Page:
Like seemingly everyone else in the wellness world and beyond, as soon as I heard oat milk existed, I jumped on the bandwagon. It gave me pause for about three seconds (You can milk oats?!) before my lactose-sensitive self was ready to roll.
At the time, the only dairy alternatives I had tried were soy (meh, not my fave) and almond milk. The advent of almond milk felt revolutionary to me and it was. Once it landed on the menu at Starbucks, it became the dairy-free alternative that ignited the alt-milk revolution. In the years that followed, new types of “mylk” seemed to be released every month. Macadamia milk! Flaxseed milk! Avocado milk! Weeping willow treebark milk! Okay, so that last one isn’t real, but you get the idea.
Is oat milk actually good for you? Watch the video below to find out:
Friends, as a food writer for Well+Good, I can tell you that I’ve tried them all. At this point, I am pretty much an alt-milk sommelier. Now there are some alts that have particularly won me over—pistachio milk comes to mind—but when it comes to everyday use, I keep coming back to oat. To me, its taste and consistency are the closest to good old cow’s milk. And the fact that it can foam up perfectly for plant-based cappuccinos and macchiatos makes it an indispensable part of my morning routine.
But in addition to being a healthy food writer, I’m also a certified holistic health coach. I’ve literally been schooled on ingredients’ list and nutrition panel reading and it’s something I pay a lot of attention to when choosing an oat milk (or anything else for that matter). As a general rule of thumb, the simpler an ingredients list, the better. I’ve found that some oat milk brands sneak in sugar or use other ingredients, like gums, including xanthan gum, agar agar, guar gum, and locus bean gum. These gums are generally used as binding and thickening agents. While they’re deemed completely safe by the Food and Drug Administration and most people don’t have any issues with them whatsoever, some have found that they can cause unpleasant digestive issues. This unfortunately applies to me, which is why I choose to seek out oat milks with no gums.
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One brand I’ve become obsessed with that checks all the boxes is Minor Figures ($5). First, it uses organic oats, which is a major selling point. Oats are one of the most commonly genetically modified crops in the U.S. and GMO oats are much more likely to have pesticide residue than organic oats. The U.S. Department of Agriculture’s Pesticide Data Program reports having found seven different pesticide residues in oats. “Of these seven pesticides, they were broken down into categories that are: known or are probable carcinogens, suspected hormone disruptors, neurotoxins, and are toxins that impact development or reproduction,” Jenny Carr, author of Peace of Cake: The Secret to An Anti-Inflammatory Diet ($16) previously told Well+Good. “In addition, these pesticides in oats are impacting the health and well-being of honeybee toxins—a major environmental effect. This alone makes the standard packaged oat milk far less appetizing.”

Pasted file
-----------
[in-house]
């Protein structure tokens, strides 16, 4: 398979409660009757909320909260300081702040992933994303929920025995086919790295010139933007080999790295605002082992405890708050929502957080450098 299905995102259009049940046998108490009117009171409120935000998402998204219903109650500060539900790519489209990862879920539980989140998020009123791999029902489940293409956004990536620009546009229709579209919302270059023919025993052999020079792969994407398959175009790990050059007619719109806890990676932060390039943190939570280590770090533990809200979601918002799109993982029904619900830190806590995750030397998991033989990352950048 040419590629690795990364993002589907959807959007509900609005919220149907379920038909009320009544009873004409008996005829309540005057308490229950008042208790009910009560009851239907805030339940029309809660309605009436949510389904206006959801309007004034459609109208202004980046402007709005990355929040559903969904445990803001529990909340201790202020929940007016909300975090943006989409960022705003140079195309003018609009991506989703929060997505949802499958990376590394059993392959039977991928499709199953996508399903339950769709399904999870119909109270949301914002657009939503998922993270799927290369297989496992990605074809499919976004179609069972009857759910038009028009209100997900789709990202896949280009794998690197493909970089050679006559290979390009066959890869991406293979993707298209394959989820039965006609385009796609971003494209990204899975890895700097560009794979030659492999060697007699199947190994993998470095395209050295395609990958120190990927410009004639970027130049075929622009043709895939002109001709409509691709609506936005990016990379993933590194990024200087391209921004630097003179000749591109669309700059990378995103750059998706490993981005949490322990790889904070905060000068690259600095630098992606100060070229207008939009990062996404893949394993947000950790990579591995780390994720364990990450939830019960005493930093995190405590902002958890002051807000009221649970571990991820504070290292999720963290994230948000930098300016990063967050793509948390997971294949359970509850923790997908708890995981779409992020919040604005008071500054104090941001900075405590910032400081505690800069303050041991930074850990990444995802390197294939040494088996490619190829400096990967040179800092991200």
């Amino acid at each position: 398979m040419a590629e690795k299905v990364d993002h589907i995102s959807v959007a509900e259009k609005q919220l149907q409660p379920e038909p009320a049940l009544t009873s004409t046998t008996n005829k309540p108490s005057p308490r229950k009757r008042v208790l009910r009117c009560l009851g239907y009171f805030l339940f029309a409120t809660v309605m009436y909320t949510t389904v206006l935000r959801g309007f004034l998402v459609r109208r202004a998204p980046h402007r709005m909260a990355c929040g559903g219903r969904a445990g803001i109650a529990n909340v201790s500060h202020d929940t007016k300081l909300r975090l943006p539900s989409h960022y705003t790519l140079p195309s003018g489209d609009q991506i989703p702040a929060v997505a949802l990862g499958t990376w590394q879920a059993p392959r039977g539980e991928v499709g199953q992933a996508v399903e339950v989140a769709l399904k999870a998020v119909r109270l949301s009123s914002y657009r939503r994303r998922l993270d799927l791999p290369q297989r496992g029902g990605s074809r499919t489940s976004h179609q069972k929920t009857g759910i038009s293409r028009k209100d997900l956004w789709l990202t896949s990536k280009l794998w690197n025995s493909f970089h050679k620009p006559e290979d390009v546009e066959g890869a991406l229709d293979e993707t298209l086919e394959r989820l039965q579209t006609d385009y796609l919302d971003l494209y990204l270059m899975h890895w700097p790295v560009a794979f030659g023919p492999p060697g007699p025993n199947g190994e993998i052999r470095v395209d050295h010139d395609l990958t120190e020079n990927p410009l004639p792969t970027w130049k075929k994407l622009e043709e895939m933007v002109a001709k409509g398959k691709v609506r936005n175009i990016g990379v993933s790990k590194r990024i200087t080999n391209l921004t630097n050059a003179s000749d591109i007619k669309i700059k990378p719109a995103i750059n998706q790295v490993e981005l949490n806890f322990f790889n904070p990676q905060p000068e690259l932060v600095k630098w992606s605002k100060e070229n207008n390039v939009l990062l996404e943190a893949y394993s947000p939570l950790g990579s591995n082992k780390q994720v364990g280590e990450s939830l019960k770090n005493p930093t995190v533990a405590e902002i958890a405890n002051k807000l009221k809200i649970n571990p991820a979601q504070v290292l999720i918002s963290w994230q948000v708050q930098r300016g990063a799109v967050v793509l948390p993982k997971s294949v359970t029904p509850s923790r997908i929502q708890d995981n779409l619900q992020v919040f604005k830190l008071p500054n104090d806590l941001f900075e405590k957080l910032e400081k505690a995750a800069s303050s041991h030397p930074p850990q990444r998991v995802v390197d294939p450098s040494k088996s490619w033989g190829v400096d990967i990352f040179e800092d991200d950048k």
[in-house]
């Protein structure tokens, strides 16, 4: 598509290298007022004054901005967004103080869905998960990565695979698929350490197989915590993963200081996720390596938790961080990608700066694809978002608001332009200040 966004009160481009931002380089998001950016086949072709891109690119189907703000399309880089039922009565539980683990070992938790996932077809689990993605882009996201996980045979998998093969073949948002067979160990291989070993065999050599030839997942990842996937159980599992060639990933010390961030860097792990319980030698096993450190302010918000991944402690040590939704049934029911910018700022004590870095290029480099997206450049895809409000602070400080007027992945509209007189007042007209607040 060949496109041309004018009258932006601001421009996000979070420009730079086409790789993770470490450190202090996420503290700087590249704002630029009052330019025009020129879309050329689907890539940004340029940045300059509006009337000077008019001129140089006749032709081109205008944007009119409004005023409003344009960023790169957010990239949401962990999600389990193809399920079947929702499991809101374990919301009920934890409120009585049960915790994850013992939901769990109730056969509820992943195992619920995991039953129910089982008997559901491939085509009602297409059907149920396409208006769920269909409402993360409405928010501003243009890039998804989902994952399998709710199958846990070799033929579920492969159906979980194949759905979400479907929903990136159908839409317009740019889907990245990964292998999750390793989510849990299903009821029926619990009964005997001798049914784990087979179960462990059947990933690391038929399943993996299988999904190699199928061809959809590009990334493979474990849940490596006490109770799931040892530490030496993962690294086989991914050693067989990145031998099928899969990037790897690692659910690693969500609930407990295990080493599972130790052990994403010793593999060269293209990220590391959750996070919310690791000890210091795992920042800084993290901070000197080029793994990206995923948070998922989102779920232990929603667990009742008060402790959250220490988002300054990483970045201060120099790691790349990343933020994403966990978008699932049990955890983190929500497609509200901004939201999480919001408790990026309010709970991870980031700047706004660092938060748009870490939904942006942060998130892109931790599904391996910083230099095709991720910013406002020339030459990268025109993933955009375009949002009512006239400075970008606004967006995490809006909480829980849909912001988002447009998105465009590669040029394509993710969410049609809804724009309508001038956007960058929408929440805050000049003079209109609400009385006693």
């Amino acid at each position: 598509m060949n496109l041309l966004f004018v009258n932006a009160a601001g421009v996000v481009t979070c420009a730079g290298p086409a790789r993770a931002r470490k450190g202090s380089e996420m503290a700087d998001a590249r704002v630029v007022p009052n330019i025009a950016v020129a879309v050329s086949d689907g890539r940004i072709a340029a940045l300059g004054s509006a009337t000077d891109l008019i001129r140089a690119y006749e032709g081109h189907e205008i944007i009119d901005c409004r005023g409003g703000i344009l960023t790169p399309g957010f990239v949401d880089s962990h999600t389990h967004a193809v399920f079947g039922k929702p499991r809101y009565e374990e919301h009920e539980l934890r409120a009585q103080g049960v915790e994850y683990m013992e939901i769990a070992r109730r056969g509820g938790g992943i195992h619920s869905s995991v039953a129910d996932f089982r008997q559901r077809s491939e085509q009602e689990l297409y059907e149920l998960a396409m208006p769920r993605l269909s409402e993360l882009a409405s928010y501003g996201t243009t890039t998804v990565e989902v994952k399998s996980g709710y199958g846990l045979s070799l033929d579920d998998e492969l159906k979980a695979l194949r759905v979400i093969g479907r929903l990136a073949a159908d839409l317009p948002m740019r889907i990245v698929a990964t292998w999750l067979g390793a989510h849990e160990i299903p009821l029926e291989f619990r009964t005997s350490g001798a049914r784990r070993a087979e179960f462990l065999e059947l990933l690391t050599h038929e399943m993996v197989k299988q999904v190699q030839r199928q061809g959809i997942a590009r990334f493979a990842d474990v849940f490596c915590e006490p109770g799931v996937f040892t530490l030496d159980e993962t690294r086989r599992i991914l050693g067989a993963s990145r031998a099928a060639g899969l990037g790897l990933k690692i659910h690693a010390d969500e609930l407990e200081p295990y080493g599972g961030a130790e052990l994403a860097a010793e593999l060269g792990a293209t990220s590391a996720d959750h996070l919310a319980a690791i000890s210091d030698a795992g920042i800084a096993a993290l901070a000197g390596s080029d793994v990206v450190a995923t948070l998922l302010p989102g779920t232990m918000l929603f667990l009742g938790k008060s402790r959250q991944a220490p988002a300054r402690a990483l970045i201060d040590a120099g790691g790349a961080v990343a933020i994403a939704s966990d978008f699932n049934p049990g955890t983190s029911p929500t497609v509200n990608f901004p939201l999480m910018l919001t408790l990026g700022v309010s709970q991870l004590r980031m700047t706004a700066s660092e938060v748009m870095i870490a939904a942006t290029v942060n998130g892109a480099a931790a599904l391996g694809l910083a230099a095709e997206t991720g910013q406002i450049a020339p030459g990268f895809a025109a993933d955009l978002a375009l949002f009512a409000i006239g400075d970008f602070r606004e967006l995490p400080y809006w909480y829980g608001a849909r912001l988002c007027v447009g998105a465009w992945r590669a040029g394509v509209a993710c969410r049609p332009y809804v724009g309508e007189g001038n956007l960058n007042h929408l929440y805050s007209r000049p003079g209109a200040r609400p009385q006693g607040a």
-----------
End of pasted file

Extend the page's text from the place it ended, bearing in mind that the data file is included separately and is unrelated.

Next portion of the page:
Another reason why I’m into Minor Figures oat milk is that the brand is completely free from gums. Instead, they use a little bit of plain organic sunflower oil as an emulsifier. The only other ingredients you’ll find in their oat milk are water, salt, and potassium carbonate (an acidity regulator). I use the Minor Figures oat milk to make lattes, smoothies, and for baking. The brand also sells canned oat milk lattes and matcha lattes—if ready-made caffeine is your jam, I strongly encourage you to lean all the way in.
As consumers, we vote with our dollars and if we support brands that favor wholesome, high-quality ingredients—and a short-as-possible list of them—it raises the bar for other brands to meet as well. Alas, that’s not something that’s “minor” at all; in fact, it’s pretty major.
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